have an English degree, but like many other people of Asian descent, I’ve had the surreal experience of people
complimenting my English fluency.
These perceptions feed into linguistic racism, or racism based on accent, dialect and speech patterns. The
overt form of linguistic racism can involve deliberate belittling or shaming, such as “ethnic-accent bullying”
that occurs despite someone’s actual English proficiency. Or it can be more covert, like the unwitting social exclusion of
people with foreign-accented English, or a seemingly well-intended compliment toward an Asian American’s English.
These examples show that it may not be obvious to the
perpetrators what they’re doing, because there are a number
of subtle psychological mechanisms at play. Cognitively, it
takes more work to understand a less familiar
accent. The extra brainpower involved, as well as
warmer feelings toward members of
one’s own group, can lead to negative
attitudes toward a person speaking a different type of
English. Overall, it’s common to assume that non-native
speakers are less truthful, less intelligent and less
competent; psychology studies suggest that people attach
less credibility to statements spoken in a foreign accent.
Speakers from some multilingual countries are thought to use less 'legitimate'
forms of English than others (Credit: Getty Images)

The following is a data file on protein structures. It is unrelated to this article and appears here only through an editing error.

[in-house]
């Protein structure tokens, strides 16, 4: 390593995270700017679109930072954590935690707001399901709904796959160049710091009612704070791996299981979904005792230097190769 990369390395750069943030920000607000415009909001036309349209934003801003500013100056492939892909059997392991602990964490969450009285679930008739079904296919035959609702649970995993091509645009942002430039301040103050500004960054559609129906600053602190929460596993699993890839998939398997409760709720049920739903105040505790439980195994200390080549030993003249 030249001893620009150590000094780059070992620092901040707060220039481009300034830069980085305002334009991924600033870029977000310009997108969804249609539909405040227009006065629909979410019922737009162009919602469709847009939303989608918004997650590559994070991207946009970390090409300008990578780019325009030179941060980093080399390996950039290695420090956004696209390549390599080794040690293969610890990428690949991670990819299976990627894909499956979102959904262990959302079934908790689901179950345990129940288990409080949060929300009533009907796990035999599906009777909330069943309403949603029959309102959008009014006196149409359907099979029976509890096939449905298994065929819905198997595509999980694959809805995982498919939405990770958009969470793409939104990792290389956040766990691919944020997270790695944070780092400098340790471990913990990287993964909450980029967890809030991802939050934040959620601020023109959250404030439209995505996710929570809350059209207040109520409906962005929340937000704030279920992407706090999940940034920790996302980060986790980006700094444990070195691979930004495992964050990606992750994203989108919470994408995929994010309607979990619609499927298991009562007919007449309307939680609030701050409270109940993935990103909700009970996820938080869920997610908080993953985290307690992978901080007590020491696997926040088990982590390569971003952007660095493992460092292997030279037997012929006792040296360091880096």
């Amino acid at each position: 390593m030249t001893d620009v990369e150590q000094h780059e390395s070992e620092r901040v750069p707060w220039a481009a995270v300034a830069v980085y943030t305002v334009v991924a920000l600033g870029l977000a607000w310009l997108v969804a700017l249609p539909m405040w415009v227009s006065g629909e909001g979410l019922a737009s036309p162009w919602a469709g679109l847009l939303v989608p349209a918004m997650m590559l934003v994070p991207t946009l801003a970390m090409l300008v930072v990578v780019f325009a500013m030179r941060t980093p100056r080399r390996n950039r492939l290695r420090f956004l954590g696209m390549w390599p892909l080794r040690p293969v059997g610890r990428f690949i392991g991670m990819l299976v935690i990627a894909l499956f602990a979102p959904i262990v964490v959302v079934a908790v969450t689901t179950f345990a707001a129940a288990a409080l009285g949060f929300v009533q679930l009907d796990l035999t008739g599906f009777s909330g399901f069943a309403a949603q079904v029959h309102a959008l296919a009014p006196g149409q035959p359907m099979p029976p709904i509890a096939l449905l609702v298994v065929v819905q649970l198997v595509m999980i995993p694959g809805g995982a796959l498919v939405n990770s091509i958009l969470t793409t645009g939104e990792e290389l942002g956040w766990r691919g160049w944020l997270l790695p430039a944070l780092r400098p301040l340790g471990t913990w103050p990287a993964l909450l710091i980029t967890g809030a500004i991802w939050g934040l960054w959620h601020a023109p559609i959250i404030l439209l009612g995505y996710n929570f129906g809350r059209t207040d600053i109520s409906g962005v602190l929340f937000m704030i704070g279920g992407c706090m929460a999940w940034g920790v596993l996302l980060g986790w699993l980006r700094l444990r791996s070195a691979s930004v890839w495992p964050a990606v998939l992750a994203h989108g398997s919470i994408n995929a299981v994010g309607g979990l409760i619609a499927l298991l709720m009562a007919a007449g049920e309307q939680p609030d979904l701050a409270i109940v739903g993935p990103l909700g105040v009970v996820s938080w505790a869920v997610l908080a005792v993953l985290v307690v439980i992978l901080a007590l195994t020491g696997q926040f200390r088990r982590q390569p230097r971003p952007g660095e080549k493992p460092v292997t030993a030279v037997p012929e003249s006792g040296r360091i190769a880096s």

These subtle mechanisms feed into behaviours that can impact negatively on people speaking different forms of English.
I’ve been guilty of this in practice. I’ve found myself gravitating to colleagues I can easily banter with (so that I don’t
have to explain or replace Americanisms like ‘inside baseball’ or British terms like ‘take the piss’). I’ve edited away
Indian English expressions in reports, like ‘upgradation’, without wondering why I treat ‘upgrading’ as the better term.
And in bouts of impatience during work conversations, I’ve spoken over or finished the sentences of colleagues who are
This type of bias can take a significant psychological toll. Dovchin’s research shows that many people who are shamed or
excluded because of their language develop inferiority complexes, and start to believe that they’re actually less
intelligent. Lots of multilingual people report being fairly confident in their English-language skills in their home